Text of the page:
With that in mind, we come to the title of the post. I have never answered the question, “Do you support fracking?” I don’t answer it for reasons above, but also because I’m no expert, nor are the people who are asking me about it. But what I WILL answer is this: “I support cheap energy, from wherever it comes and whomever produces it, so long as such production is in accordance with the rule of law and reasonable social costs are internalized.” I have long suspected that fracking met this standard, but I am not positive, so I don’t come out and say, “I support fracking.” Indeed given the political and emotional controversy surrounding it, if the technology were a clear home-run I suspect there would be more agreement on what to do about it. So the reason for the post is that there may very well be elements of the fracking process (either technology or politically) that I don’t know much about that would cool my “support” for fracking (again, assuming we even know what we mean by that). What are some of these issues? On the environmental side, if the fracking interests are in bed with the regulators, that industry is just as likely to be captured as the banking sector. So although statutorily it appears that there is plenty of oversight for the fracking process, it practice there may not be — although increased competition and awareness of the practice is probably moving safety and compliance in the right direction. Similarly, neither I nor you have any idea how the contracts to access the trapped gas are executed and administered. I caught wind of a very unnerving thought the other day. It turns out that (some, all, many, etc?) fracking companies have not been purchasing property rights to drill sites and underground resources in the same way that you and I purchase houses. Why? For one, gas that is trapped miles underground is like a common pool resource that spans the property claims of many entities. Second, accessing said gas requires companies to negotiate with above ground land claims in order to make the well boring. I think the latter is easy to handle. But I’ve seen it more than hinted that local and state governments have been using the power of eminent domain to grant fracking companies access to contested resources below ground. Even if the local and state governments compensate the “owners” of such confiscated property, these certainly qualify as takings as in the 5th amendment.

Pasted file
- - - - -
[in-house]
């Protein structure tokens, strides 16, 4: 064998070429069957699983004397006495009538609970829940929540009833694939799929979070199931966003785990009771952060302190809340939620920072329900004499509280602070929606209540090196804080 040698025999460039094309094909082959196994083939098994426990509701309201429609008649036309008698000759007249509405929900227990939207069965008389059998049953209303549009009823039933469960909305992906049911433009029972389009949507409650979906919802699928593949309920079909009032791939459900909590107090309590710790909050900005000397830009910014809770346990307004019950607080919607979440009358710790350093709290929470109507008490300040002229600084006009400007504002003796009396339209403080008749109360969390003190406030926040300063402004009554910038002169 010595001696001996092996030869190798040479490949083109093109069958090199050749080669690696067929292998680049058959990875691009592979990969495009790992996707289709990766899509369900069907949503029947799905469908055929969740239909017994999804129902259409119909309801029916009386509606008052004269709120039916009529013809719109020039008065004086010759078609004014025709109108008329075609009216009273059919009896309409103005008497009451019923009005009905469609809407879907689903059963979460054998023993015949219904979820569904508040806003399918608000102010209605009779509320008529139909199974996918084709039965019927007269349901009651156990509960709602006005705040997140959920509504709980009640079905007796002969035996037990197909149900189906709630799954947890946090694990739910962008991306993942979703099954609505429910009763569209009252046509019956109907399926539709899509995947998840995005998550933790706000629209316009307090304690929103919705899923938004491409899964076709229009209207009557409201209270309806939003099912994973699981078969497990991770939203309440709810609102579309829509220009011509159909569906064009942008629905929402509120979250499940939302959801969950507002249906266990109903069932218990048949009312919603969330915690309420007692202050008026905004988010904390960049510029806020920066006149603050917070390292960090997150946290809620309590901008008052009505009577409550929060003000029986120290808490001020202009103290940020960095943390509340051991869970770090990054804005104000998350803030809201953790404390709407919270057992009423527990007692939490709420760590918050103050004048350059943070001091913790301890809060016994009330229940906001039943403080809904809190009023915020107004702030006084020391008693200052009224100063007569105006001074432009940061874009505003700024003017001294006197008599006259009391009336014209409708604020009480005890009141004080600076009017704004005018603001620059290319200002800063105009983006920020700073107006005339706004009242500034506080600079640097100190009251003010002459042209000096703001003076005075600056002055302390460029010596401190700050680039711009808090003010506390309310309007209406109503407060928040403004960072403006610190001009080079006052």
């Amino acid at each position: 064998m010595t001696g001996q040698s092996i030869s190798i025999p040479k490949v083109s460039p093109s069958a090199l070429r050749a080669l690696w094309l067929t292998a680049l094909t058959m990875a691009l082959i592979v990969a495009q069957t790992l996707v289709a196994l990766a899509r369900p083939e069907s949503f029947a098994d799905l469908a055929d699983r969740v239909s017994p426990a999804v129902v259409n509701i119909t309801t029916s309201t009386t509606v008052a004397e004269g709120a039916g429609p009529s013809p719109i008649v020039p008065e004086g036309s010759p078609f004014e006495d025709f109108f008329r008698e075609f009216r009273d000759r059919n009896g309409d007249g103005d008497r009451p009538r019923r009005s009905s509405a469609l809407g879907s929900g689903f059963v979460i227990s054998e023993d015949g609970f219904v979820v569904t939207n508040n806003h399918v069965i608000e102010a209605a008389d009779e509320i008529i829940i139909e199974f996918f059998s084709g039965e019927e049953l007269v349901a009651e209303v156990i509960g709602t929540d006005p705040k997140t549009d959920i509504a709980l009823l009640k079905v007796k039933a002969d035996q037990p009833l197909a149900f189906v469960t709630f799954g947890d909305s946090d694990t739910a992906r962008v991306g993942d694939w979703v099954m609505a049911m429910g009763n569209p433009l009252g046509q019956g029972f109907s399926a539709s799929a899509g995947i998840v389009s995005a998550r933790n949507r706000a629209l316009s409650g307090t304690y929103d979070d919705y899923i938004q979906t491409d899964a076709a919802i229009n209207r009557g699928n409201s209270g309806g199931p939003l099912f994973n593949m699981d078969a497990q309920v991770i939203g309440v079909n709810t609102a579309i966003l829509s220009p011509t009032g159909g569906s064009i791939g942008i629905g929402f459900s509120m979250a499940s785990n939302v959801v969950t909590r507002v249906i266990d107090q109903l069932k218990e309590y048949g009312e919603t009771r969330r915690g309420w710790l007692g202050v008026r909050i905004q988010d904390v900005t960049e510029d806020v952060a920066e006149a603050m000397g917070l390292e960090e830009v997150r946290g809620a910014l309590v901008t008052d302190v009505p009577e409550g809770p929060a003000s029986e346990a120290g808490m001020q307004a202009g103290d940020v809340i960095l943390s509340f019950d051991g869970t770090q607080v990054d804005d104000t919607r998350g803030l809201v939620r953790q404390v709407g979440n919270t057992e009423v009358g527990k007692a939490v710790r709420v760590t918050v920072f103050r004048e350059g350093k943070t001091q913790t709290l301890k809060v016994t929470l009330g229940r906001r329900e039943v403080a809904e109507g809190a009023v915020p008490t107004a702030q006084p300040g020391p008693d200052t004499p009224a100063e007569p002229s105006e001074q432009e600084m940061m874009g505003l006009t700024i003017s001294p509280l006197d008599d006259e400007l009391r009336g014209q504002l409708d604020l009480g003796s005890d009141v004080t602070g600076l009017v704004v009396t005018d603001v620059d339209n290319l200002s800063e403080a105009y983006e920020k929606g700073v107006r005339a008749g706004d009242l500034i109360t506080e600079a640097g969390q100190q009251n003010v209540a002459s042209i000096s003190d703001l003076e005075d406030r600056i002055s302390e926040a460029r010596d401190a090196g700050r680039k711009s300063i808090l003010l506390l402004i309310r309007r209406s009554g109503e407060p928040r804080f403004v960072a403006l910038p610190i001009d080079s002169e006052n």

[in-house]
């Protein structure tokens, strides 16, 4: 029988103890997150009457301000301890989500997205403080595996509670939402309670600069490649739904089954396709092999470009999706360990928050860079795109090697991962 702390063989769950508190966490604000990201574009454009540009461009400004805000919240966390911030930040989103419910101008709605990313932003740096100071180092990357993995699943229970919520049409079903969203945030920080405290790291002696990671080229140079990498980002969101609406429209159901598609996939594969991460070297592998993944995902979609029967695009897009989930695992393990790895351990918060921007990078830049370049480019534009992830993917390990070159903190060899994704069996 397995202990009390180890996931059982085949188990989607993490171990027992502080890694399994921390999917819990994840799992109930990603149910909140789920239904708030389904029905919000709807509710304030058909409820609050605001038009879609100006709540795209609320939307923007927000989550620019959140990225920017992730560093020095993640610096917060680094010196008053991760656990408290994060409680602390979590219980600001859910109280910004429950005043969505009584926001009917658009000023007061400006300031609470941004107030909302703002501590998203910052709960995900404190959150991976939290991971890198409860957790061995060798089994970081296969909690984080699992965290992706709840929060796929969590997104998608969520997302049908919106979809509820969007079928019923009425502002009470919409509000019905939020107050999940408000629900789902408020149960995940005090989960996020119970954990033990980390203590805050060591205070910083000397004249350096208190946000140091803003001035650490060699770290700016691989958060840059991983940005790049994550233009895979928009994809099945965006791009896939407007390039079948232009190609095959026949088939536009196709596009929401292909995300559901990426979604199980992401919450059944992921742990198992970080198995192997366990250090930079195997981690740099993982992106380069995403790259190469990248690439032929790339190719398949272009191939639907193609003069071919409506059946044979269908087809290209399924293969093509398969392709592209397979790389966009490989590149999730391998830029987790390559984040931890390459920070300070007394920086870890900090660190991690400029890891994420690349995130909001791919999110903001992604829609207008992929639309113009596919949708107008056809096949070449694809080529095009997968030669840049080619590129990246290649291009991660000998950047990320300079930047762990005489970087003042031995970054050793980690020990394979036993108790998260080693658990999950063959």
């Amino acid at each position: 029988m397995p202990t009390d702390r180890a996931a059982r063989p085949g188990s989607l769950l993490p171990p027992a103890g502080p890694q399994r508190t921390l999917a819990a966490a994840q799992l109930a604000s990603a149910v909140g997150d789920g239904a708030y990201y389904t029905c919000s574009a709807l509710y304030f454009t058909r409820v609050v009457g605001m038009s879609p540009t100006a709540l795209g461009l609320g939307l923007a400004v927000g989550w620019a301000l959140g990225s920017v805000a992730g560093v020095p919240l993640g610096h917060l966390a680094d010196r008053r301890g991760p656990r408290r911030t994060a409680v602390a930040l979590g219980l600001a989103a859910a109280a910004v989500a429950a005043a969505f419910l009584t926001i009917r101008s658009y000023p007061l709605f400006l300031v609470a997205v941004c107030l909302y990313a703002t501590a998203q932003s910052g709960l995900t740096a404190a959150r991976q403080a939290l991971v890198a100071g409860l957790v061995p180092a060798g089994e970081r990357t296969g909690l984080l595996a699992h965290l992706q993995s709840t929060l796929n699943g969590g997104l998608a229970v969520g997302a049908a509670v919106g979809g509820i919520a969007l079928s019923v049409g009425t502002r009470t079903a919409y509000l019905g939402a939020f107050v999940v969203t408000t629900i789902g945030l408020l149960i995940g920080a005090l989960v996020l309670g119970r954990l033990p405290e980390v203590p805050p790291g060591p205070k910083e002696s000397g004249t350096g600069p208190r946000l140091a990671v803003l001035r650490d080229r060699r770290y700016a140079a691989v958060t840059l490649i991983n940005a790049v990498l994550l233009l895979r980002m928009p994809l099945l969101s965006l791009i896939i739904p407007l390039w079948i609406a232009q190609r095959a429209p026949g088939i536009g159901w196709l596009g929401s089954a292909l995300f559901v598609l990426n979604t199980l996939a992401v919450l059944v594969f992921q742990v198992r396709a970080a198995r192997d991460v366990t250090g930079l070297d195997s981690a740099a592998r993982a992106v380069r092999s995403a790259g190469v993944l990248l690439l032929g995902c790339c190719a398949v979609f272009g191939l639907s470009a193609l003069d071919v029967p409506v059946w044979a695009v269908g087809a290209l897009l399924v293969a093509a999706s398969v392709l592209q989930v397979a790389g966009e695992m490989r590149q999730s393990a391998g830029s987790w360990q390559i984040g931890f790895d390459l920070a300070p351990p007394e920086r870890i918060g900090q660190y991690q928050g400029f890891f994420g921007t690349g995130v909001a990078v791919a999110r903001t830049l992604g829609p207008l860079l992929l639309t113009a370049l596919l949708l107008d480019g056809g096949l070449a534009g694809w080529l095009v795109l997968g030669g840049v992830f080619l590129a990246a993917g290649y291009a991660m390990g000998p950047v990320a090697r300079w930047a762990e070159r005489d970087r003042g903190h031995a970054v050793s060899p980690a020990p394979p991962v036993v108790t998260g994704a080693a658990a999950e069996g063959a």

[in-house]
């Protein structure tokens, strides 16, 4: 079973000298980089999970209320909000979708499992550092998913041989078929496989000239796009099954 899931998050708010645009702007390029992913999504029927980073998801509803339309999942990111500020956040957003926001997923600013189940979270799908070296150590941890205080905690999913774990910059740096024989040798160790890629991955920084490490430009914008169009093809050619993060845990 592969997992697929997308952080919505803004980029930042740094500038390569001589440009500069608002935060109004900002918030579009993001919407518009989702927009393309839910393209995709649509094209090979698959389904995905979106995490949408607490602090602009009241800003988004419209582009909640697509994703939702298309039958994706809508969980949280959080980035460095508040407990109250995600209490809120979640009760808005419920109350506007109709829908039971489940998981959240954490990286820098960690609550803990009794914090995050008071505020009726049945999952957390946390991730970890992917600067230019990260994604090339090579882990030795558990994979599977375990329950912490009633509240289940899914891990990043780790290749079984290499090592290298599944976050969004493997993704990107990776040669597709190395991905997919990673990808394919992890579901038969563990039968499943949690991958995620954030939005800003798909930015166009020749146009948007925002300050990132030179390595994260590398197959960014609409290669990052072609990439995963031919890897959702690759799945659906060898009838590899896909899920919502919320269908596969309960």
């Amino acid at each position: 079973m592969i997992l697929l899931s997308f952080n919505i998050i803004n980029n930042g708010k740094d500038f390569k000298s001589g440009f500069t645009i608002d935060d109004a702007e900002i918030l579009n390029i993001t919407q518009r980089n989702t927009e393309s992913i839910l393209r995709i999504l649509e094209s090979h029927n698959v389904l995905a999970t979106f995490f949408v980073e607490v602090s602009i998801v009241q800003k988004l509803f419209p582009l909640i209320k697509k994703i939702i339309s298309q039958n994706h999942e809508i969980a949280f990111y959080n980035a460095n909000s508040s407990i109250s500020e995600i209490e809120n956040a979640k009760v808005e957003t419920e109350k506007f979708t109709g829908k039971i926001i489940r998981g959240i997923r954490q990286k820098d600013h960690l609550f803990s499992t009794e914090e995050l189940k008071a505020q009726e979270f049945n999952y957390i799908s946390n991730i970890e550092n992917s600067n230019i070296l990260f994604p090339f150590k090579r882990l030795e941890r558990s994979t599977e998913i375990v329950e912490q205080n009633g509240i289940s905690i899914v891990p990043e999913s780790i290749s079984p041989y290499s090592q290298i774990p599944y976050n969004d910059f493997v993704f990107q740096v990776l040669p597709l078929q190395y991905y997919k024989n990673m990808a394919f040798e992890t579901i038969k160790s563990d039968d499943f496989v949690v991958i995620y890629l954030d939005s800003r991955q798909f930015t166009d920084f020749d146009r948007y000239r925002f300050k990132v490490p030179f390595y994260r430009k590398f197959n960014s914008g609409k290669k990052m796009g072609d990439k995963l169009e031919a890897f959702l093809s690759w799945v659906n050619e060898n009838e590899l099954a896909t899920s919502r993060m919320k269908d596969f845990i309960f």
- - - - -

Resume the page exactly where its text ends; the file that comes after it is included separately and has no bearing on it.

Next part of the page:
And why is this disappointing? Because if you play tribal affiliation, you would be inclined, without asking, to say, “I support fracking.” Of course, you’d be finding yourself in a twisty pretzel trying to defend fracking when they seem to be the beneficiaries of property takings. And these takings are not for a properly understood “public purpose” – the Kelo decision be damned. And I don’t see all of the property rights and liberty advocates digging into this issue to see if it is true, and if so to go batsh!t crazy about the property takings like they did when Suzette Kelo’s house was taken by government to give to a private crony friend (drug company). You might say that “we” just didn’t know about it. And my response is, “see my point above.” Which is why it is essential that folks take principled and consistent views on the fundamental ideas that matter. So, if you care deeply about property rights and the Rule of Law, then such principles should guide “what you think” about all issues, and not just the issues that are convenient for some tribal view. Hence, one can support cheap and reliable energy and at the same time demand that fracking companies play by the same rules as everyone else – and that either the eminent domain takings stop, or the fracking companies compensate the victims for well more than I suspect the governments compensate them in such cases, should someone be able to make any reasonable case that there is a “public purpose” served by accessing energy. Of course there is a public benefit as well as a private benefit, but that is true of almost any activity that is profitable.